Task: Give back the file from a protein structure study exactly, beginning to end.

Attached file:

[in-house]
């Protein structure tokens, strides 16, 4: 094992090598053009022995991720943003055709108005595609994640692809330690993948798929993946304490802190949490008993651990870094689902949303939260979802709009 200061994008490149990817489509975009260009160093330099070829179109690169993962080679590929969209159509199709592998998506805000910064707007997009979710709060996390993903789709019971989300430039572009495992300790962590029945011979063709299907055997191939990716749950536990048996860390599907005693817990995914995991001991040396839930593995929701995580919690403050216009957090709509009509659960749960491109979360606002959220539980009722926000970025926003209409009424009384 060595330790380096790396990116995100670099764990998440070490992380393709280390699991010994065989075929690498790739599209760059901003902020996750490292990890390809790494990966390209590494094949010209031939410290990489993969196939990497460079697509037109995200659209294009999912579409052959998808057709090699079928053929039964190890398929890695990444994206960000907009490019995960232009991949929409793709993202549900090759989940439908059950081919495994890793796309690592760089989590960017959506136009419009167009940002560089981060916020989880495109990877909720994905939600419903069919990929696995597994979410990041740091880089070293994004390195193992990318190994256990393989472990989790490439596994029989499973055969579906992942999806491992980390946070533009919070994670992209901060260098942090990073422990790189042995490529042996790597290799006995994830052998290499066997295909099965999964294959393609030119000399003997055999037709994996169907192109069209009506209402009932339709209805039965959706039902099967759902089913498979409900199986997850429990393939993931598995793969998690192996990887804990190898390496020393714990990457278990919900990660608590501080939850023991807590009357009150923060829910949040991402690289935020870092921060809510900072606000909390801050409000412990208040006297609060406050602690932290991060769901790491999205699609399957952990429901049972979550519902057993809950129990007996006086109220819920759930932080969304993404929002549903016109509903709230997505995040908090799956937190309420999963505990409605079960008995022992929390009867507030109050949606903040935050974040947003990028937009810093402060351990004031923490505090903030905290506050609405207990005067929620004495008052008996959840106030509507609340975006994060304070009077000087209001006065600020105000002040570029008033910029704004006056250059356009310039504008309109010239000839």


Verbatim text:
[in-house]
């Protein structure tokens, strides 16, 4: 094992090598053009022995991720943003055709108005595609994640692809330690993948798929993946304490802190949490008993651990870094689902949303939260979802709009 200061994008490149990817489509975009260009160093330099070829179109690169993962080679590929969209159509199709592998998506805000910064707007997009979710709060996390993903789709019971989300430039572009495992300790962590029945011979063709299907055997191939990716749950536990048996860390599907005693817990995914995991001991040396839930593995929701995580919690403050216009957090709509009509659960749960491109979360606002959220539980009722926000970025926003209409009424009384 060595330790380096790396990116995100670099764990998440070490992380393709280390699991010994065989075929690498790739599209760059901003902020996750490292990890390809790494990966390209590494094949010209031939410290990489993969196939990497460079697509037109995200659209294009999912579409052959998808057709090699079928053929039964190890398929890695990444994206960000907009490019995960232009991949929409793709993202549900090759989940439908059950081919495994890793796309690592760089989590960017959506136009419009167009940002560089981060916020989880495109990877909720994905939600419903069919990929696995597994979410990041740091880089070293994004390195193992990318190994256990393989472990989790490439596994029989499973055969579906992942999806491992980390946070533009919070994670992209901060260098942090990073422990790189042995490529042996790597290799006995994830052998290499066997295909099965999964294959393609030119000399003997055999037709994996169907192109069209009506209402009932339709209805039965959706039902099967759902089913498979409900199986997850429990393939993931598995793969998690192996990887804990190898390496020393714990990457278990919900990660608590501080939850023991807590009357009150923060829910949040991402690289935020870092921060809510900072606000909390801050409000412990208040006297609060406050602690932290991060769901790491999205699609399957952990429901049972979550519902057993809950129990007996006086109220819920759930932080969304993404929002549903016109509903709230997505995040908090799956937190309420999963505990409605079960008995022992929390009867507030109050949606903040935050974040947003990028937009810093402060351990004031923490505090903030905290506050609405207990005067929620004495008052008996959840106030509507609340975006994060304070009077000087209001006065600020105000002040570029008033910029704004006056250059356009310039504008309109010239000839």